Currently I work mostly on a large Django code-base 4+ years old in which business logic is tangled throughout the three MVC components.
Given such a large framework, developers often forget how to write well-organized Python business logic code they’re definitely capable of given the absence of the framework.
As someone who has worked on projects with these symptoms, as well as other older code bases before my Django days, the situation isn’t as bad as some very old PHP projects I’ve seen. Anyway, here are some tips which can be applied to Django applications to aid in organization overall.
Keep only database code within the models module
You’ll often see lengthy ORM queries randomly plastered throughout an application. Keeping these within the model class makes everything more maintainable.
- Place ORM queries within your models module
- Define custom managers and queryset sub-classes where appropriate
- Wrap up the queries you need using these features
- Keep business logic out of here
Create modules for business logic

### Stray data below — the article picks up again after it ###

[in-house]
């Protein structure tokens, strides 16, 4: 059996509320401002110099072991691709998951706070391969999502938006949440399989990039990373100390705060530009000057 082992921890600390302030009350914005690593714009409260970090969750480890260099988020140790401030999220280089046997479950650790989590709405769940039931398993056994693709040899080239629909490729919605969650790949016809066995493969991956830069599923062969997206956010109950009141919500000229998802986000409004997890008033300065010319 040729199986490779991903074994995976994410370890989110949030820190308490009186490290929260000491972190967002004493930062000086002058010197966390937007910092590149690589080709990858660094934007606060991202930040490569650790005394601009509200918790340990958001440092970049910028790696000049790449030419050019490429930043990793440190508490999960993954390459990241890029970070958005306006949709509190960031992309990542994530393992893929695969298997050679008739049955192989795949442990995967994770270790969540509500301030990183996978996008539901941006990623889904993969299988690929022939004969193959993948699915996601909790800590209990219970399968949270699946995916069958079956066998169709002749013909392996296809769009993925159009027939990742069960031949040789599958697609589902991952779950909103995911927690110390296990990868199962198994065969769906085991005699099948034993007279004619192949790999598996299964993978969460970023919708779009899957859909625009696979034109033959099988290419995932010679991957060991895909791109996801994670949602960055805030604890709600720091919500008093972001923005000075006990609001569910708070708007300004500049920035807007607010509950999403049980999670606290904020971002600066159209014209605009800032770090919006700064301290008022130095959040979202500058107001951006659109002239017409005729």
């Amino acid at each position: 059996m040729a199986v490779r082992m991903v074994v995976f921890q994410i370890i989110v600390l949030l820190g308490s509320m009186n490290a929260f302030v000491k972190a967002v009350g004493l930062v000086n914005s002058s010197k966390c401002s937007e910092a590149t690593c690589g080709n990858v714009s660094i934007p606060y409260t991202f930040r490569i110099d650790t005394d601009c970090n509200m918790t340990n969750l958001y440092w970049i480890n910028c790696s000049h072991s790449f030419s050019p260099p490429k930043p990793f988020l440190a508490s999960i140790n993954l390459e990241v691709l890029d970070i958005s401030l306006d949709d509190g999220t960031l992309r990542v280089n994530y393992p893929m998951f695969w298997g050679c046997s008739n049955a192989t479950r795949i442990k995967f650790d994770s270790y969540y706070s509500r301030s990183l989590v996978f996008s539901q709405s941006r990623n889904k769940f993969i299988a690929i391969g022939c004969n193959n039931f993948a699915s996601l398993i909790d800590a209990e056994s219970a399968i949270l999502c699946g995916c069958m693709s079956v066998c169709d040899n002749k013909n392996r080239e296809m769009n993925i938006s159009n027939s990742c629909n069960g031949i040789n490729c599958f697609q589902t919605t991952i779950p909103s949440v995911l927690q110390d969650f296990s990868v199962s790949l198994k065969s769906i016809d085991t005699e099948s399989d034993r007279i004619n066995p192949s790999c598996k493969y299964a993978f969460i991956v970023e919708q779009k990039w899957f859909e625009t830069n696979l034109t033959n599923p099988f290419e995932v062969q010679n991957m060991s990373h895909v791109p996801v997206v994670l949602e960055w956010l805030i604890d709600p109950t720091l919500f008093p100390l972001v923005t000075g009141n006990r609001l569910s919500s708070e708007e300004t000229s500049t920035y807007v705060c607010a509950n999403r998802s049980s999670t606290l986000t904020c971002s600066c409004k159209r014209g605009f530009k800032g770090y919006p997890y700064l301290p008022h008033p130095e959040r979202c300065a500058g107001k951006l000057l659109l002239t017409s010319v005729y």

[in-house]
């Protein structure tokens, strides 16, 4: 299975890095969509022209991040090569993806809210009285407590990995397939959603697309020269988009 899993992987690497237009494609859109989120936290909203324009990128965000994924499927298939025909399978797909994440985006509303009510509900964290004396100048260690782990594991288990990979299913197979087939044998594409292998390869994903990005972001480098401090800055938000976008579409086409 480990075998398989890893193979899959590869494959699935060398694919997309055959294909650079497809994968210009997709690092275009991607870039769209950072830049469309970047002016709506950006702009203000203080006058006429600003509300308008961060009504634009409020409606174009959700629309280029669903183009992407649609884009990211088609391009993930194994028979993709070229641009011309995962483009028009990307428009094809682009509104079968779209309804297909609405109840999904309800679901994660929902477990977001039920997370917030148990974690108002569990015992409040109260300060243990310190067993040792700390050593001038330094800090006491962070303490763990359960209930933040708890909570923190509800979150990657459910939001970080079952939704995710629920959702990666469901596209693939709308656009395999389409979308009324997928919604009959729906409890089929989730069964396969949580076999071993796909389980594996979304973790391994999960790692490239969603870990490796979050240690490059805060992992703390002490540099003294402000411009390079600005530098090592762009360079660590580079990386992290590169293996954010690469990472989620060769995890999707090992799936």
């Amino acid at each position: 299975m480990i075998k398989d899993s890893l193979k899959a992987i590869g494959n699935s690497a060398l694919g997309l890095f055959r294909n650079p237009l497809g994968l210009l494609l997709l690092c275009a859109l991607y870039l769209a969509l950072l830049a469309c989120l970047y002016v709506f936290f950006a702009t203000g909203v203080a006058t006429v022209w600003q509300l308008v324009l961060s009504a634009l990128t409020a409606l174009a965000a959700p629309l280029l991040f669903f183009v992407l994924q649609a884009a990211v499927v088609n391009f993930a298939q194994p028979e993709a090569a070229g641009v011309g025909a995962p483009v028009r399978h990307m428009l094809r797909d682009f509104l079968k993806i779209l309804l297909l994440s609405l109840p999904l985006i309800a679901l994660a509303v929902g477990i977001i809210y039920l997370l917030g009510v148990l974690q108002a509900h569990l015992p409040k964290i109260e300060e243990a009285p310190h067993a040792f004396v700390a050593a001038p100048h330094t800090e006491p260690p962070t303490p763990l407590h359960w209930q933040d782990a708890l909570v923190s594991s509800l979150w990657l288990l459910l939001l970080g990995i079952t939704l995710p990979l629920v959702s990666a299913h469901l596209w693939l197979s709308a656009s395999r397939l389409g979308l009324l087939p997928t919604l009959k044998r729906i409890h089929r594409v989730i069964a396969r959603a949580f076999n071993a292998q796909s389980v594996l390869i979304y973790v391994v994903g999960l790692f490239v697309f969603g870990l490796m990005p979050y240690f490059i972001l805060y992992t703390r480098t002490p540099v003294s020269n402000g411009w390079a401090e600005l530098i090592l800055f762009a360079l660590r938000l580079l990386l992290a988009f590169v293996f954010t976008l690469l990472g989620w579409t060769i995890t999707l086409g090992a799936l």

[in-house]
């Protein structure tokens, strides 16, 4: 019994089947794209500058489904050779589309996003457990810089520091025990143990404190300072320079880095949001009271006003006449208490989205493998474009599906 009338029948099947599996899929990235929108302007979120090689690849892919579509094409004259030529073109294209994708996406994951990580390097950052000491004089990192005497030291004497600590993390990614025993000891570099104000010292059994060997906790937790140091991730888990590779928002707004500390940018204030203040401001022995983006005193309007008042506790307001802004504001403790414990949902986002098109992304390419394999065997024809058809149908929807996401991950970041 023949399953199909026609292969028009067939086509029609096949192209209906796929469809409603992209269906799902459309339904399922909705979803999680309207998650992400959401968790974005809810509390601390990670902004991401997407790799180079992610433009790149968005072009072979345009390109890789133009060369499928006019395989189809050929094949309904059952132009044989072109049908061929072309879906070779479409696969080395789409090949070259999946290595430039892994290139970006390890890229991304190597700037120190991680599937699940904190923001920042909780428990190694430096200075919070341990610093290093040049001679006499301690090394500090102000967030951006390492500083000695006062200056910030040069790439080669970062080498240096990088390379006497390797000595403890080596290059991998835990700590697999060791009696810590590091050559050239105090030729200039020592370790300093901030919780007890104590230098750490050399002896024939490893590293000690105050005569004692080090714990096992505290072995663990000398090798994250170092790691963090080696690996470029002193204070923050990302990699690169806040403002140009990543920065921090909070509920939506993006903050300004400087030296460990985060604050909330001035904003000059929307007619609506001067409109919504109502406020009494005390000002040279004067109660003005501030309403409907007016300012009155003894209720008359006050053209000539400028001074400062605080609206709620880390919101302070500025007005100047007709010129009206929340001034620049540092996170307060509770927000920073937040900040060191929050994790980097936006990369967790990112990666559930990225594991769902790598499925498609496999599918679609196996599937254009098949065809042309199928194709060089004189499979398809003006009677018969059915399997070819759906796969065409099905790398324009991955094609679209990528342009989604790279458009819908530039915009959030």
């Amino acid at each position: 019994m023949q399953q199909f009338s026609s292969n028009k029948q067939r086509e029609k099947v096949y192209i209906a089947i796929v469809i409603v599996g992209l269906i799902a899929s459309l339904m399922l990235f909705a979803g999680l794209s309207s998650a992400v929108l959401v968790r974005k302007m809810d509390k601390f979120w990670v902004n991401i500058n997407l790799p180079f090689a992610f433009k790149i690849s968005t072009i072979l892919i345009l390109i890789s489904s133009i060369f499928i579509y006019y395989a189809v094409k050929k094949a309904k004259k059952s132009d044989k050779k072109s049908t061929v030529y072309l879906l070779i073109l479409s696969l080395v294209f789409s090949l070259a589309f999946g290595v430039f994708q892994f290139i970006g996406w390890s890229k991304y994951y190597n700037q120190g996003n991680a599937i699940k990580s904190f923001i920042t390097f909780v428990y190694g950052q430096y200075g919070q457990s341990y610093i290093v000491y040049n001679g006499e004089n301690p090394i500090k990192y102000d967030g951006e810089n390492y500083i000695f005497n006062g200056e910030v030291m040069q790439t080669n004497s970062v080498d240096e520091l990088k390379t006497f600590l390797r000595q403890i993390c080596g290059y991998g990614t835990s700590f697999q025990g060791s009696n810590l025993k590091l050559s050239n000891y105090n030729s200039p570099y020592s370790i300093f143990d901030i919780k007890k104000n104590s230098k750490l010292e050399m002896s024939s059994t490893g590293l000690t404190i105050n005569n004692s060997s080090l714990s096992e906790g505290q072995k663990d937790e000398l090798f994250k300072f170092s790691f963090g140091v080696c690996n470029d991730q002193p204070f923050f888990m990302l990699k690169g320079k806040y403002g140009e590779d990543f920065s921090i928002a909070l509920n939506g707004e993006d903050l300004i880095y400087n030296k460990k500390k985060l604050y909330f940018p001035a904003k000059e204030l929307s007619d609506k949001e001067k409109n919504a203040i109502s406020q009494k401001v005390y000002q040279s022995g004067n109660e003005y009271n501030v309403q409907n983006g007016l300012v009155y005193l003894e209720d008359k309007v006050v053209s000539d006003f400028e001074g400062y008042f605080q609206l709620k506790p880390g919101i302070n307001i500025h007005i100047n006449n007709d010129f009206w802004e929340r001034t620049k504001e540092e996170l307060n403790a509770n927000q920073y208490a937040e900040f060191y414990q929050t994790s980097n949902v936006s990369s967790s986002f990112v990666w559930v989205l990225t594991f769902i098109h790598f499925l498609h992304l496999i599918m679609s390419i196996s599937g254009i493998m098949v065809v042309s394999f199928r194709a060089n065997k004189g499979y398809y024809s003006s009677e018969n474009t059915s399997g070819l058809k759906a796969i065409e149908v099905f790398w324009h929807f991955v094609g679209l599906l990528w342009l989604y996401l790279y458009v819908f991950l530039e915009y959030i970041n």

As you would with a regular Python program. Create your own modules outside of Django component structure.
Make your logic functions responsible only for logic, as in not caring about the presentation or data layer (use dependency injection).
Views should be light
Your views should only be used to glue things together, linking requests to forms, forms to your business logic and outputs to templates.
The view then becomes a simple description of how a feature is coupled.
Override forms for validation
- Override the Django form methods to add any complex custom validation.
Keeping all of your validation code inside the forms module means errors can always to tied back to the individual inputs.
A result of the above rules is increased testability, easier adaptability and of course it’s in-keeping with the separation of concerns design principal.
One other thing is to break out your code into separate apps – if your models.py starts getting too big, it’s usually a sign you need to split out your app into multiple apps.
e.g. when working on e-commerce sites in the past, we’ve had one separate one app for the products, and another for customer orders. An order is related to a product (in that an order will have one or more products associated with it), but otherwise, it’s a completely separate concept and it’s easier to keep the code separated.